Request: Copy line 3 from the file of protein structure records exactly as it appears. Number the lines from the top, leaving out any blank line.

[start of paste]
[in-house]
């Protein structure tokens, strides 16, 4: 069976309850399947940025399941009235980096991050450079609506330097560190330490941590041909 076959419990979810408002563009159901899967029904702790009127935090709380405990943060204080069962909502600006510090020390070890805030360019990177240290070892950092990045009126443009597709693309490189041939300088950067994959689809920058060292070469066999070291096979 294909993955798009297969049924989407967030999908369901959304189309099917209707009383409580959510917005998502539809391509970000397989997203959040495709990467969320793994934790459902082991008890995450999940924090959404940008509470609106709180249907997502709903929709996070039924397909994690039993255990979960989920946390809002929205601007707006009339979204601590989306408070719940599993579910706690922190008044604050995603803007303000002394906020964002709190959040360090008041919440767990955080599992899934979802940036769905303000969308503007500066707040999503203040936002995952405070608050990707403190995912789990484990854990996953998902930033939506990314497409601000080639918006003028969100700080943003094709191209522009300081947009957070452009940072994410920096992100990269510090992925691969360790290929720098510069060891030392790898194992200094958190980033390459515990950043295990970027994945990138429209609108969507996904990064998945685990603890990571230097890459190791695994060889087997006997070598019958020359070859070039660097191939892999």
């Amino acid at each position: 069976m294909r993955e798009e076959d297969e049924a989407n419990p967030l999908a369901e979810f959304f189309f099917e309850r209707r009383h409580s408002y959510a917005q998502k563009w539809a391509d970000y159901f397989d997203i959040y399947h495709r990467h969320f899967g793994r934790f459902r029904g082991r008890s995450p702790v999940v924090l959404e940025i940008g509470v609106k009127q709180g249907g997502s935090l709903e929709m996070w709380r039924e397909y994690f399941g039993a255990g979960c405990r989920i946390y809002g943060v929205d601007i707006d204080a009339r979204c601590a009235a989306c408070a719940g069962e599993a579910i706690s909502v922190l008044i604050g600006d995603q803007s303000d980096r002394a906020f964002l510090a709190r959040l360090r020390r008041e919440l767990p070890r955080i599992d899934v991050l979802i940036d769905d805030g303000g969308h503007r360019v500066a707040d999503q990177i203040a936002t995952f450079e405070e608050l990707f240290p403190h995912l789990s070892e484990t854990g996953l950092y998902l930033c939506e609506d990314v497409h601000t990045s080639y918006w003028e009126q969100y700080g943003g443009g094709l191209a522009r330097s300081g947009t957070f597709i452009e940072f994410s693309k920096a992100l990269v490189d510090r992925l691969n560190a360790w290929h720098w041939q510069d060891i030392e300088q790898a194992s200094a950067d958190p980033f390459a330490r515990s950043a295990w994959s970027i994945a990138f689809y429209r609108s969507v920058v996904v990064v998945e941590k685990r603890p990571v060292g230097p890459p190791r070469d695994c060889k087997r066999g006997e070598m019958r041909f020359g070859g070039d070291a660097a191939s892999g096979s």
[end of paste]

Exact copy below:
């Amino acid at each position: 069976m294909r993955e798009e076959d297969e049924a989407n419990p967030l999908a369901e979810f959304f189309f099917e309850r209707r009383h409580s408002y959510a917005q998502k563009w539809a391509d970000y159901f397989d997203i959040y399947h495709r990467h969320f899967g793994r934790f459902r029904g082991r008890s995450p702790v999940v924090l959404e940025i940008g509470v609106k009127q709180g249907g997502s935090l709903e929709m996070w709380r039924e397909y994690f399941g039993a255990g979960c405990r989920i946390y809002g943060v929205d601007i707006d204080a009339r979204c601590a009235a989306c408070a719940g069962e599993a579910i706690s909502v922190l008044i604050g600006d995603q803007s303000d980096r002394a906020f964002l510090a709190r959040l360090r020390r008041e919440l767990p070890r955080i599992d899934v991050l979802i940036d769905d805030g303000g969308h503007r360019v500066a707040d999503q990177i203040a936002t995952f450079e405070e608050l990707f240290p403190h995912l789990s070892e484990t854990g996953l950092y998902l930033c939506e609506d990314v497409h601000t990045s080639y918006w003028e009126q969100y700080g943003g443009g094709l191209a522009r330097s300081g947009t957070f597709i452009e940072f994410s693309k920096a992100l990269v490189d510090r992925l691969n560190a360790w290929h720098w041939q510069d060891i030392e300088q790898a194992s200094a950067d958190p980033f390459a330490r515990s950043a295990w994959s970027i994945a990138f689809y429209r609108s969507v920058v996904v990064v998945e941590k685990r603890p990571v060292g230097p890459p190791r070469d695994c060889k087997r066999g006997e070598m019958r041909f020359g070859g070039d070291a660097a191939s892999g096979s």